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Nigeria And Alternative Energy Source

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To promote commercial viability and further investment in the power sector, the Nigerian Electricity Regulatory Commission (NERC), in 2015, announced a 45 per cent tariff increase, designed to come into effect on February 01, 2016, which was nullified by a decision of a federal high court.
Although the organized labourhailed the decision of the court, others, mostly energy industry practitioners, criticized it. To the former, the Nigerian Electricity Supply Industry (NESI) should improve its performance before considering a tariff increase. And to the later, an improved electricity supply hinges on the implementation of cost-reflective tariffs.
After about five days, NERC approved increase in electricity tariff by the 11 Electricity Distribution Companies (DISCOs) in the country. “The new tariff regime takes effect from January 1, 2020”.
This time consumers may have appeared to be silent, yet asking a loudly quiet question; “is it about tariff increase or quality service delivery?”. Consumers no doubt appreciate the challenges of the power generators and distributors, but those challenges would go noticed when no quality service is dispensed to the consumers at the end of the day.
The consequences of this abysmal service delivery for Nigeria’s economic development are well-understood, and the causes of the deplorable situation are laid bare, it is still not certain which way to take, out of the problem.
Everyone knows that shortages in electricity supply, are significantly impeding Nigeria’s economic growth. OlayinkaOyedepo (2012), in his work on “Energy, Sustainability and Society”, stated that about 60 to 70 percent of the Nigerian population does not have access to electricity.
Suffice it to say that while some parts of the country have little or no access to the national grid, in other areas, electricity is only available for short and varying periods of the day.
This ongoing failure of the Nigerian power sector to provide adequate electricity supply to domestic households and industrial producers has not only contributed in crippling the agricultural, industrial and mining sectors, it daily impedes the country’s economic development.
There is no doubt that the present power crisis afflicting Nigeria will persist unless the government diversifies the energy sources in domestic, commercial and industrial sectors and adopts new available technologies to reduce energy wastage and to save cost.
The writer is of the view that given the fundamental nature of electricity to the socio-economic development of Nigeria and poverty eradication, nothing short of access to modern energy services which though had remained an enormous challenge facing the African continent, can suffix.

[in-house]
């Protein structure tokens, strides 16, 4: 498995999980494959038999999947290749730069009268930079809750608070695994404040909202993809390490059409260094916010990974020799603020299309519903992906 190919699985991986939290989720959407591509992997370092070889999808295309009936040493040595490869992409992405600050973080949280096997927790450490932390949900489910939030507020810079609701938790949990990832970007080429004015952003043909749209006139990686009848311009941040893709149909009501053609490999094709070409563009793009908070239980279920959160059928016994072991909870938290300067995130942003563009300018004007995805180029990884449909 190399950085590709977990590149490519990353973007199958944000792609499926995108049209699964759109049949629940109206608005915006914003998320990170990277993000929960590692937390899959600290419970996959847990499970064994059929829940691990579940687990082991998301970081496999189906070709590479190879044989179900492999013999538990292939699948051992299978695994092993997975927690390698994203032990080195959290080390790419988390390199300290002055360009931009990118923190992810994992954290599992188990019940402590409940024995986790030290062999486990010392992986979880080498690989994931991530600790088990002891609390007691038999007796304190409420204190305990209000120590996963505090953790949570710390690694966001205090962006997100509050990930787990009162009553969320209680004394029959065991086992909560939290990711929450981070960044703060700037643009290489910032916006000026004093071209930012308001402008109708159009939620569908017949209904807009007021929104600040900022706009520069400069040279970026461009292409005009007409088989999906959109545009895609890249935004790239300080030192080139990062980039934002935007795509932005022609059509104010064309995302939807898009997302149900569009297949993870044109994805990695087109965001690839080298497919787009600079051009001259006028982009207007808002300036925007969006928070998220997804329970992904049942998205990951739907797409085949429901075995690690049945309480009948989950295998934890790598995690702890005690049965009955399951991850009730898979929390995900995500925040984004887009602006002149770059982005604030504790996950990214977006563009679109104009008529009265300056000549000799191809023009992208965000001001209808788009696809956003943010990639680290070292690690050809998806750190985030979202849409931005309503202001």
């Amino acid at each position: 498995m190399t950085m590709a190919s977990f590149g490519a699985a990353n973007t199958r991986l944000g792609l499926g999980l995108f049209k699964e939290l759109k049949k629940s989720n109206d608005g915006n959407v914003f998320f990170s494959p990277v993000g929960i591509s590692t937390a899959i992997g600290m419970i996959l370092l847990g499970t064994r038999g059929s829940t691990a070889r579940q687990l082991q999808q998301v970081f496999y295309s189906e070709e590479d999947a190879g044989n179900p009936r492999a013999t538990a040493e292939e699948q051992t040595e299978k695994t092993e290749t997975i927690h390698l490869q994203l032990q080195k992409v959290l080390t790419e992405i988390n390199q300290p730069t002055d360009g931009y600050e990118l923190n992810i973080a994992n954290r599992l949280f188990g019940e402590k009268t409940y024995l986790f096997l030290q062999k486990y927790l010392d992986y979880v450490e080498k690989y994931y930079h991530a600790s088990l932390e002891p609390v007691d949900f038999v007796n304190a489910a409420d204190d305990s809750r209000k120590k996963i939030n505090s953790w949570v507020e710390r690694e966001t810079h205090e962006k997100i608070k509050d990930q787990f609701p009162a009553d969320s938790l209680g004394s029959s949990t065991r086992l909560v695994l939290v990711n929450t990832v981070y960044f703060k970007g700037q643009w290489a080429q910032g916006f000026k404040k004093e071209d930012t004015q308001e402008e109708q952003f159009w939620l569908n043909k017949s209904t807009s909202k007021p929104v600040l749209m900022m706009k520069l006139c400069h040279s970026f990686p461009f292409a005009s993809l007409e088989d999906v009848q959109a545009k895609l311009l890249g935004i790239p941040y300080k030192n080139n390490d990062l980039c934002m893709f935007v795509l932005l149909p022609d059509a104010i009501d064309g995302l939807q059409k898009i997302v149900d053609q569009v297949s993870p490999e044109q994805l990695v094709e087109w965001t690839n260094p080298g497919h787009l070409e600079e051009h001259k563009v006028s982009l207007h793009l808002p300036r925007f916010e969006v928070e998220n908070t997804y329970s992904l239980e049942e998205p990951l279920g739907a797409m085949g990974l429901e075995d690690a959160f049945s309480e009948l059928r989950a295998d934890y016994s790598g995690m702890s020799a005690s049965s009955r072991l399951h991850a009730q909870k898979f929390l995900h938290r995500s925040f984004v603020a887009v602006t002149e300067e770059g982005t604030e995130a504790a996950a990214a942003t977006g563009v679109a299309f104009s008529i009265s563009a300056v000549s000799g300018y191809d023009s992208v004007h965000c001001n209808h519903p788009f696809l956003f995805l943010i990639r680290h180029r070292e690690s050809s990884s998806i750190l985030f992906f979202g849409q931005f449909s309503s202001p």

Although from an economic point of view, implementing the country’s renewable energy target will have significant costs, nevertheless, its contribution to the sustainability of economic, environmental and social development of our country; Nigeria, far outweighs its cost.
Recall that way back in 2005, the Energy Commission of Nigeria developed a Renewable Energy Master Plan (REMP) which suggested ideas for renewable energy policies, as well as possible technologies that could be used to fulfill their goals. Nigeria’s target, at that point, was to expand her energy access to 90 percent of the population by the year 2030.
With the above projection, the expectation was that 30 percent of the total energy generation would be solely from renewable sources, a course which, if well executed, will not only regularise power supply in the country, but will reduce significantly the energy bills for poor households.
Since 2005, Nigerian power reforms have focused on privatizing the generation and distribution assets as well as encouraging private investments in the power sector generally, while government retained the power to control transmission assets and creating a regulatory environment attractive to foreign investors.
This conscious effort in this direction actually robbed off on Nigeria’s primary energy consumption which came up to about 108 MW in 2011. According to official report, most of the energy came from traditional biomass and waste, which accounted for 83 percent of total primary production. The rest was from fossil fuels (16 percent) and hydropower (1 percent).
Midway into the projected year 2030, renewable energy penetration in Nigeria is still in its nascent stage. Until late, Nigeria generates a small amount of energy from renewable sources. The only source of renewable energy in the country is hydro-power and biomass; wind and solar energy have only been deployed in a minuscule amount.
However, with emerging energy policies and initiatives, wind and solar energy generation projects are gradually being planned throughout the country. With the discovery of their high potentials and benefits for Nigeria’s environment and society, developments in solar and wind energy are gradually increasing.
In February 2018, Nigeria completed the Renewable Energy and Energy Efficiency Project, which supplied about 261,938 citizens with clean renewable energy. This project was in partnership with USAID, private donors, government agencies, financial institutions and non-governmental organizations. The goal of the project was to build connections to 2.5 MW of power through off and on grid sources, which will reduce carbon dioxide emissions by 4.5 million metric tons.
Nigeria no doubt, has the potential to generate most of its energy through solar. After all, most of the big cities in Nigeria (Lagos, Abuja, Benin City, Port Harcourt, Kaduna and Kano) now power their street lighting with solar energy through state beautification projects.